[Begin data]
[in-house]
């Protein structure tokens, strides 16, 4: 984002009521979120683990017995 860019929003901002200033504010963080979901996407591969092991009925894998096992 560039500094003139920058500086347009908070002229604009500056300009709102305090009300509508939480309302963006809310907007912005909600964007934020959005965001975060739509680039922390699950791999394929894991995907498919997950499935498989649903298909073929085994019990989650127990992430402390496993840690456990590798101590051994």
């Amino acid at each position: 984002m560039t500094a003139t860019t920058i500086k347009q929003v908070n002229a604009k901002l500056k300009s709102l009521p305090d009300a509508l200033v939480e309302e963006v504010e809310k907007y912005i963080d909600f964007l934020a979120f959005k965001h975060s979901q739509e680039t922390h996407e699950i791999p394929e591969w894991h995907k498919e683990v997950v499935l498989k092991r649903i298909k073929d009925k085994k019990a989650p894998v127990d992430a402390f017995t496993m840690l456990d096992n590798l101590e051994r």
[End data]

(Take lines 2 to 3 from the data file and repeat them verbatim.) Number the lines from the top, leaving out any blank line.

């Protein structure tokens, strides 16, 4: 984002009521979120683990017995 860019929003901002200033504010963080979901996407591969092991009925894998096992 560039500094003139920058500086347009908070002229604009500056300009709102305090009300509508939480309302963006809310907007912005909600964007934020959005965001975060739509680039922390699950791999394929894991995907498919997950499935498989649903298909073929085994019990989650127990992430402390496993840690456990590798101590051994």
């Amino acid at each position: 984002m560039t500094a003139t860019t920058i500086k347009q929003v908070n002229a604009k901002l500056k300009s709102l009521p305090d009300a509508l200033v939480e309302e963006v504010e809310k907007y912005i963080d909600f964007l934020a979120f959005k965001h975060s979901q739509e680039t922390h996407e699950i791999p394929e591969w894991h995907k498919e683990v997950v499935l498989k092991r649903i298909k073929d009925k085994k019990a989650p894998v127990d992430a402390f017995t496993m840690l456990d096992n590798l101590e051994r």